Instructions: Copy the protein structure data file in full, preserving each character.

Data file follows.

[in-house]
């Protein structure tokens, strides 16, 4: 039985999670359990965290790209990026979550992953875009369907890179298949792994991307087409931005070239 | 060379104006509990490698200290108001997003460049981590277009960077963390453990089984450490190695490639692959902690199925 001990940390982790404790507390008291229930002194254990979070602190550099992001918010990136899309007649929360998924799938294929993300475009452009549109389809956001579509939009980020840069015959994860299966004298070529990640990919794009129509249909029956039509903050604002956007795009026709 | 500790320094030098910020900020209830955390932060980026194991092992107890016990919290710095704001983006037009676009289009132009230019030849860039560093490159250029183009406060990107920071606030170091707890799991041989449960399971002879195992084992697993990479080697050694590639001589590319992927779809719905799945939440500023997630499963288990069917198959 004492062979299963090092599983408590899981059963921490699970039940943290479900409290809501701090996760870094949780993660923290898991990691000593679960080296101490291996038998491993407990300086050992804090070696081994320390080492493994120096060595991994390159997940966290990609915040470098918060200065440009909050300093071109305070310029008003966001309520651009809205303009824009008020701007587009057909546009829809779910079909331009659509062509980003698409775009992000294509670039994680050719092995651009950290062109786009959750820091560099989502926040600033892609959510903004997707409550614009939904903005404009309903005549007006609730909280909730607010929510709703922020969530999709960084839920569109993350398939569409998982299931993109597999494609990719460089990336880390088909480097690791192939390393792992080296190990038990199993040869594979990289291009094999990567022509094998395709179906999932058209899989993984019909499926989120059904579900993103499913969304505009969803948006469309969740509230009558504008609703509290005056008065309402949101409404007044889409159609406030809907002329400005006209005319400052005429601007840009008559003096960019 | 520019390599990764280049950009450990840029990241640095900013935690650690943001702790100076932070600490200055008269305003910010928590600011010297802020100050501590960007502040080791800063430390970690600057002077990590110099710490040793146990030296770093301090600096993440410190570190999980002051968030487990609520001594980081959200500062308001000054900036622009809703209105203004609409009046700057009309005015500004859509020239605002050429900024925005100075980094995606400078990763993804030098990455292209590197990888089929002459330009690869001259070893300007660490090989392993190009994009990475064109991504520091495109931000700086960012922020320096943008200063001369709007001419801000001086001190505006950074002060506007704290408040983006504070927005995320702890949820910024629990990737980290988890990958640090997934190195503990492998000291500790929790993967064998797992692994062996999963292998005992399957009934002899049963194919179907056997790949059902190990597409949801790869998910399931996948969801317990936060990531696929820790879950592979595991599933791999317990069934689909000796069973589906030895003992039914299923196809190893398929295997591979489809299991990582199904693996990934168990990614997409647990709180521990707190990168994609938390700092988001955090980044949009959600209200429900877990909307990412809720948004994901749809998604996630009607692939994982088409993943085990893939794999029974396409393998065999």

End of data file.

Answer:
[in-house]
């Protein structure tokens, strides 16, 4: 039985999670359990965290790209990026979550992953875009369907890179298949792994991307087409931005070239 | 060379104006509990490698200290108001997003460049981590277009960077963390453990089984450490190695490639692959902690199925 001990940390982790404790507390008291229930002194254990979070602190550099992001918010990136899309007649929360998924799938294929993300475009452009549109389809956001579509939009980020840069015959994860299966004298070529990640990919794009129509249909029956039509903050604002956007795009026709 | 500790320094030098910020900020209830955390932060980026194991092992107890016990919290710095704001983006037009676009289009132009230019030849860039560093490159250029183009406060990107920071606030170091707890799991041989449960399971002879195992084992697993990479080697050694590639001589590319992927779809719905799945939440500023997630499963288990069917198959 004492062979299963090092599983408590899981059963921490699970039940943290479900409290809501701090996760870094949780993660923290898991990691000593679960080296101490291996038998491993407990300086050992804090070696081994320390080492493994120096060595991994390159997940966290990609915040470098918060200065440009909050300093071109305070310029008003966001309520651009809205303009824009008020701007587009057909546009829809779910079909331009659509062509980003698409775009992000294509670039994680050719092995651009950290062109786009959750820091560099989502926040600033892609959510903004997707409550614009939904903005404009309903005549007006609730909280909730607010929510709703922020969530999709960084839920569109993350398939569409998982299931993109597999494609990719460089990336880390088909480097690791192939390393792992080296190990038990199993040869594979990289291009094999990567022509094998395709179906999932058209899989993984019909499926989120059904579900993103499913969304505009969803948006469309969740509230009558504008609703509290005056008065309402949101409404007044889409159609406030809907002329400005006209005319400052005429601007840009008559003096960019 | 520019390599990764280049950009450990840029990241640095900013935690650690943001702790100076932070600490200055008269305003910010928590600011010297802020100050501590960007502040080791800063430390970690600057002077990590110099710490040793146990030296770093301090600096993440410190570190999980002051968030487990609520001594980081959200500062308001000054900036622009809703209105203004609409009046700057009309005015500004859509020239605002050429900024925005100075980094995606400078990763993804030098990455292209590197990888089929002459330009690869001259070893300007660490090989392993190009994009990475064109991504520091495109931000700086960012922020320096943008200063001369709007001419801000001086001190505006950074002060506007704290408040983006504070927005995320702890949820910024629990990737980290988890990958640090997934190195503990492998000291500790929790993967064998797992692994062996999963292998005992399957009934002899049963194919179907056997790949059902190990597409949801790869998910399931996948969801317990936060990531696929820790879950592979595991599933791999317990069934689909000796069973589906030895003992039914299923196809190893398929295997591979489809299991990582199904693996990934168990990614997409647990709180521990707190990168994609938390700092988001955090980044949009959600209200429900877990909307990412809720948004994901749809998604996630009607692939994982088409993943085990893939794999029974396409393998065999």